“I don’t know,” said Jo with a small shrug. “I think Kathy has it. This was on when we came in here.”

     “Fine. Hold on,” she said. She stomped out of the room in the direction of the West Lounge where Kathy was, undoubtedly, watching the same thing.

     “We should probably move our party somewhere else,” said Jo, and she jumped up from the sunken couch. Her thick frame left deep imprints in the sagging cushions. “It should be time for Group soon anyway.”

     I got up too as Jo bounced ahead toward Pete who was returning with crackers and milk. My head spun and my eyes unfocused; I hadn’t eaten enough today. I fell flat on the hard tile as a dark figure moved toward me.

     Making it to my knees, I took a deep breath and looked up. It was Jesus. He didn’t say anything. His hooded eyes were dark, his face wrinkled with concern. I noticed for the first time how thin he was: bone thin, like a corpse. Was he okay? Was he dying?

     Jesus held out a hand for me. I took it.

     “Glory, Glory, Glory! Lord God Almighty!”

     Shoot me.

     But that thinking had landed me here in the first place. So, I let him pull me up. His hands were soft and warm, and for a moment, I thought about hugging him. He looked like he needed a hug. I watched his face as his eyes traveled to our embrace and then up my arm. I yanked my hand away. He opened his mouth, but I was already gone, my sleeves pulled down to my knuckles.

     I took my place next to Pete and Jo, who were munching on graham crackers, on the couch in the West Lounge. I watched our overstuffed unit shuffle into place, creating an oblong circle of pajamas and hospital scrubs. Jesus was there. He grabbed a metal chair from the stack and scraped it across the room until it was next to our couch. I leaned toward my friends, away from Jesus, but I could feel he was watching me.

     “Alright folks, let’s begin,” said Linda, our group therapy leader. She was a short, round woman with black hair. She never sat down. “I’m passing around the sign-in sheet. Make sure you write your name down so you get credit for being at tonight’s meeting.” She handed the clipboard to Pete who drew a giant penis on it and passed it to his right. “Today, we will be discussing how to manage feelings of rage and anger.” Her eyes scanned the room before settling on Kathy. “Kathy, what makes you angry?”

     Kathy was a large, balding woman plastered into her usual, weathered arm chair. She wore a look of rampant contempt at having the TV turned off and was making a low gurgling sound in her throat.

     “People who do dumb shit and don’ let me watch my shows,” she muttered.

     “Okay,” said Linda, her voice a cheerful steel. “What sort of things do these people do?”

     “Uh,” said Kathy, “people bitch about what’s on the TV. They take my seat when I get up to piss and steal my fucking remote.”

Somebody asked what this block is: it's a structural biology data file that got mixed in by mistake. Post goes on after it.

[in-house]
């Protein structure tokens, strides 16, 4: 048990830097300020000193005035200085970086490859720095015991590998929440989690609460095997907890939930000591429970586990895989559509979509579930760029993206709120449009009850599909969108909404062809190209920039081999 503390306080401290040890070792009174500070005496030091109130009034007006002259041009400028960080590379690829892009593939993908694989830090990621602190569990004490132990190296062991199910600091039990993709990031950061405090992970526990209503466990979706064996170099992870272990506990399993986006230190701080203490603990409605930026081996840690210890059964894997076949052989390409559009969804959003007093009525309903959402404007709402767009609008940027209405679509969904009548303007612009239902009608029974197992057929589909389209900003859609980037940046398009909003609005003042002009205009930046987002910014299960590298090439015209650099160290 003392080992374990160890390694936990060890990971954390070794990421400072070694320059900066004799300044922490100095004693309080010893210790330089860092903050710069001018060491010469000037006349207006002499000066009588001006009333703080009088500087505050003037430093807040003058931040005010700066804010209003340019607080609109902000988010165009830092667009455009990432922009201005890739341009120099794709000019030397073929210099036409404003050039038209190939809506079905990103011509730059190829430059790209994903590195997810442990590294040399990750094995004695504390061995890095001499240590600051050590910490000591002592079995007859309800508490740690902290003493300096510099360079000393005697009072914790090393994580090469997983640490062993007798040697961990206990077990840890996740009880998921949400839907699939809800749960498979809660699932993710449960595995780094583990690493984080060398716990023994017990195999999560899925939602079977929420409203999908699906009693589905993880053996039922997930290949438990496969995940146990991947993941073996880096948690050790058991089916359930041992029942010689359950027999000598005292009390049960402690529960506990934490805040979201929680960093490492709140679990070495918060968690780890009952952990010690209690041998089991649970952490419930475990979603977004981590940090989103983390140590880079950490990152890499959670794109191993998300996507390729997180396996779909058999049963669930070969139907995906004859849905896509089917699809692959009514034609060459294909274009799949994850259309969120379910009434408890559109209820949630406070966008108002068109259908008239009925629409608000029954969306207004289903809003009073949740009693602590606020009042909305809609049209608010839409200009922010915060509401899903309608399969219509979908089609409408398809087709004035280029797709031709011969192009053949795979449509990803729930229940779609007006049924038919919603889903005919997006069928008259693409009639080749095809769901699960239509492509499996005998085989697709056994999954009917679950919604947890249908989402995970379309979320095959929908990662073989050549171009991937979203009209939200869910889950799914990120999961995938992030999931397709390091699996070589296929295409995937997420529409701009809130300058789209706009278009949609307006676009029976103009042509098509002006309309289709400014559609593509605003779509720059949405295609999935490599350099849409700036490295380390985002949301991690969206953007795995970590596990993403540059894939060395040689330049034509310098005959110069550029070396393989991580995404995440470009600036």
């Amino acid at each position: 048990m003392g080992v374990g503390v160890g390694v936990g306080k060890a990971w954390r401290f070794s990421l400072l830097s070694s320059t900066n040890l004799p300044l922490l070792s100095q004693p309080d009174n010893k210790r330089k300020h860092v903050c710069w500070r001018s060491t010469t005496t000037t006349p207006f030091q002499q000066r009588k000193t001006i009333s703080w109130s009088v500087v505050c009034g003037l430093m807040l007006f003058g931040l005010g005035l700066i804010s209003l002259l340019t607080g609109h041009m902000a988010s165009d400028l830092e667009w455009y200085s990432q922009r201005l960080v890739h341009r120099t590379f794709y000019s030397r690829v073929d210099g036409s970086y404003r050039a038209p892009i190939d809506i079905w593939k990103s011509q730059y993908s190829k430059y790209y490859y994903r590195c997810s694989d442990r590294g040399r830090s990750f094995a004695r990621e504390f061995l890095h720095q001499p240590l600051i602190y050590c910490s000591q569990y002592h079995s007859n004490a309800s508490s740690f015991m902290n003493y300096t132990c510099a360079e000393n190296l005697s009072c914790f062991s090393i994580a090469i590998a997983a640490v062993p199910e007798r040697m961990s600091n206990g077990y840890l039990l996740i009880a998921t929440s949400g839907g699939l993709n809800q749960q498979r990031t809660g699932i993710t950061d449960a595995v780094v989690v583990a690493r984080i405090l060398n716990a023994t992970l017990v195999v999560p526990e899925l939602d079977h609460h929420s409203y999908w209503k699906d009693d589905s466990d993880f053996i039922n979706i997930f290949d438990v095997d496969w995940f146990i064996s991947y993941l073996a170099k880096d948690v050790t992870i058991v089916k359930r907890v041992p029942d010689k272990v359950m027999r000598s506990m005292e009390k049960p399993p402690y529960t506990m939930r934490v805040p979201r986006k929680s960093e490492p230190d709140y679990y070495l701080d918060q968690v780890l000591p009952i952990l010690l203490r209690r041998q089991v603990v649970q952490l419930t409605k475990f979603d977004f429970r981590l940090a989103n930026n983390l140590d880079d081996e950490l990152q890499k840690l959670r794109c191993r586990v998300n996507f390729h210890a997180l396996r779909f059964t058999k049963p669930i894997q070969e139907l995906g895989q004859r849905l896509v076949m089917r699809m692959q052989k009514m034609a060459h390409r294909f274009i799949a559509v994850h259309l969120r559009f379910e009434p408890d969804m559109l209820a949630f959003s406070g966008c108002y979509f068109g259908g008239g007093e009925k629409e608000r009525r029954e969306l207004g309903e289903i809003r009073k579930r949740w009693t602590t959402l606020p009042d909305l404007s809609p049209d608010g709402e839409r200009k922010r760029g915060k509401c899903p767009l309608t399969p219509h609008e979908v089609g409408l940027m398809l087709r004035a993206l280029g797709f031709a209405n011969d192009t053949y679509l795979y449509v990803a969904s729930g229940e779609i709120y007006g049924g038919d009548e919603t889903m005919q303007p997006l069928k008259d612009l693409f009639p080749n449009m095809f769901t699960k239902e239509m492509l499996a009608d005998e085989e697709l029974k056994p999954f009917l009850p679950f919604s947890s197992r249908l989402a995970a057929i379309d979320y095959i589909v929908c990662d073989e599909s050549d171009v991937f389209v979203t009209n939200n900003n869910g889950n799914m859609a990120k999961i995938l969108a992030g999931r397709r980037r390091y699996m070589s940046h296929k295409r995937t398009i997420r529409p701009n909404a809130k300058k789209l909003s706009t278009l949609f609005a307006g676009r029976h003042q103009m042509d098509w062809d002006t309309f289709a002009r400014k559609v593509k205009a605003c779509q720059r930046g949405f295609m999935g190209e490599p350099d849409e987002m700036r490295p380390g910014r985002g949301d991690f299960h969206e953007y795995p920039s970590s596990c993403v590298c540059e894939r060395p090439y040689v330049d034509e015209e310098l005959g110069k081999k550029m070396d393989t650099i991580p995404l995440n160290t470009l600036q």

I felt Pete twitch at the mention of the remote. I wondered if he still had it. I suppressed a smile and turned away to catch Jesus staring at me, like he was expecting something. I gasped and glanced down at my thighs. What was his problem? I felt my heart rate jump. I hated these group meetings.

     “So, when people do these things, what do you feel?” asked Linda. She took the sign-in sheet as it came back around, ignoring Pete’s artwork.

     “Uh, angry?”

     “Right,” said Linda, “but what–”


     Voice cracking as he held out the high note, his hands raised toward the industrial lights, Jesus stood atop his metal, folding chair and sang. I tried not to laugh as I glanced at Jo and saw her roll her eyes. Pete snickered, his earlier baptism forgotten.

     Linda ignored the interruption. “What physical feelings do you have, Kathy? Does your gut clench up? Does your vision get cloudy? Does it feel like you have no control–”


     That was the beginning of the end. Every time Linda or Kathy began to speak, Jesus would continue another verse of Amazing Grace. Jo and Pete’s laughter grew louder with every refrain, and even I began to giggle. Linda was doing her best to ignore him, but she was losing this battle. Everyone was staring at Jesus, laughing, as his sermon swelled. He stepped down from his chair and walked toward Linda. Taking a deep breath, he began an encore.


     “Peter!” cried Linda, shaking the three of us out of our laughter. She walked around Jesus and stood in front of our couch. “Is there a person in your life that you’re angry at?” Her blue eyes bore into Pete’s, and I saw him shrink.

     “Oh, well um, my dad… I guess,” mumbled Pete, kicking his feet against the carpet.


     “Why are you angry at him, Peter?” asked Linda. Her hands clasped over her clipboard, she squared her shoulders against the chaos in the room. Others had begun to join in as the encore reached its climax. Jesus was conducting them with grand flourishes of his robed arms.

     “Well, uh, I suppose it’s because he doesn’t like me,” said Pete. I stopped giggling. Pete’s mischievous face had creased into a deep frown.


     “Why would you think he doesn’t like you?” continued Linda.


     “Well,” said Pete, taking a deep breath, “I’m gay.”